Date of Award
Master of Arts (MA)
Richard S. Pittman
Before literacy materials can be prepared for preliterate groups, the analyst must discover the native speaker's reactions (1) to the sounds of his language so that a psychophonemic orthography can be developed, and (2) to the structure of his language, so that teaching methods will build on these reactions and help the prospective reader learn more quickly and easily to read and write his language.
Problems include immediate constituents of vowel glides and consonant clusters, syllable stress, syllable division within words, punctuation signals, and tone designation. In the Brôu language the main problem was to ascertain whether Brôu intuitions would show a more economical way to handle the 41 syllable nuclei.
These intuitions were tested (1) in primers, and (2) by a psycholinguistic experiment in which fifteen bilingual Brôu who had not yet been taught the Brôu orthography were given words to construct with cardboard letters.
Results proved (1) that the Brôu considered 41 contrastive syllable nuclei to be present; (2) that they considered length a contrastive feature of certain vowels; (3) that they related final vowels to medial long vowels; (4) that they related six tense-register vowels to six lax-register vowels as contrasting counterparts; (5) that they related four onglides to their four basic counterparts as simple rather than complex units; and (6) that they considered each of the ten offglides to be constituted of two basic vowels.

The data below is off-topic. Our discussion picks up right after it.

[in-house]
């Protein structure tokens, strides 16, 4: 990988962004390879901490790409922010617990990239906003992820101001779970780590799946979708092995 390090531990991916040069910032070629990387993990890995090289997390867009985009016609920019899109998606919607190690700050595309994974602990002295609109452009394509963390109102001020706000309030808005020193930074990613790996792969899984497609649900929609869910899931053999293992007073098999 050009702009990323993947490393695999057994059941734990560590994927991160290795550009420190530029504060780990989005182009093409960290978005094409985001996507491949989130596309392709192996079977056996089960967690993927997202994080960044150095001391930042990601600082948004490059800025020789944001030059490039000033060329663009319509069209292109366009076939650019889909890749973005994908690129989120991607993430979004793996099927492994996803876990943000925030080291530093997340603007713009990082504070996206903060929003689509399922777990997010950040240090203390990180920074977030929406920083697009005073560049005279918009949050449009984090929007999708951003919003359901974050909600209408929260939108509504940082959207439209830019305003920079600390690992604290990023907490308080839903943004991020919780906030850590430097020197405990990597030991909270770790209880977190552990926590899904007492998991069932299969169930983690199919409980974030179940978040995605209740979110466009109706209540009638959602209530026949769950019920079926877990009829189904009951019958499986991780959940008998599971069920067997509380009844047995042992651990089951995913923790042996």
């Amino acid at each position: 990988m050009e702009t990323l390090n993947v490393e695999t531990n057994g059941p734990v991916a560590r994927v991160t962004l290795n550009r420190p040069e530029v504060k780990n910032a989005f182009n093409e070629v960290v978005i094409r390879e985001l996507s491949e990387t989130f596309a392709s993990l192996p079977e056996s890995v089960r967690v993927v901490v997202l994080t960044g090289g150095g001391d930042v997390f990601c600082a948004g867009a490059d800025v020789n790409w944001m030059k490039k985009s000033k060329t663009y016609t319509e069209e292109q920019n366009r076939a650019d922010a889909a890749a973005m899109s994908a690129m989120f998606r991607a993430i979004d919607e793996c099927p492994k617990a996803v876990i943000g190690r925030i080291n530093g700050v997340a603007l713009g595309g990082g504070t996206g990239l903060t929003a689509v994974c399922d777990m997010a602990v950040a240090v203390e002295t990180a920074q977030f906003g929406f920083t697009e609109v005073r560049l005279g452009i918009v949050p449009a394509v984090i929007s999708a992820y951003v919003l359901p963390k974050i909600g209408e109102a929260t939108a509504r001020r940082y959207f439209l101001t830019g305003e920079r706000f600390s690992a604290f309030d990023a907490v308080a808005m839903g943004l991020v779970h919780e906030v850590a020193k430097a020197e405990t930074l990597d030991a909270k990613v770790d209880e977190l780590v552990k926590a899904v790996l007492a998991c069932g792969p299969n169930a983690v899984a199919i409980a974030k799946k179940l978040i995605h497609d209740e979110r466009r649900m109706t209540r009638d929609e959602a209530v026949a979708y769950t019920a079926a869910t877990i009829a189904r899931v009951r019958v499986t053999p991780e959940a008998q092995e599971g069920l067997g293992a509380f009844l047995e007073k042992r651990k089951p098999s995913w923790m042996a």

The psycholinguistic testing resulted in a more suitable orthography and will form the basis for a revised primer series which should be considerably superior to the first.
Johnston, Eugenia, "Some psycholinguistic aspects of Brôu literacy problems" (1967). Theses and Dissertations. 4861.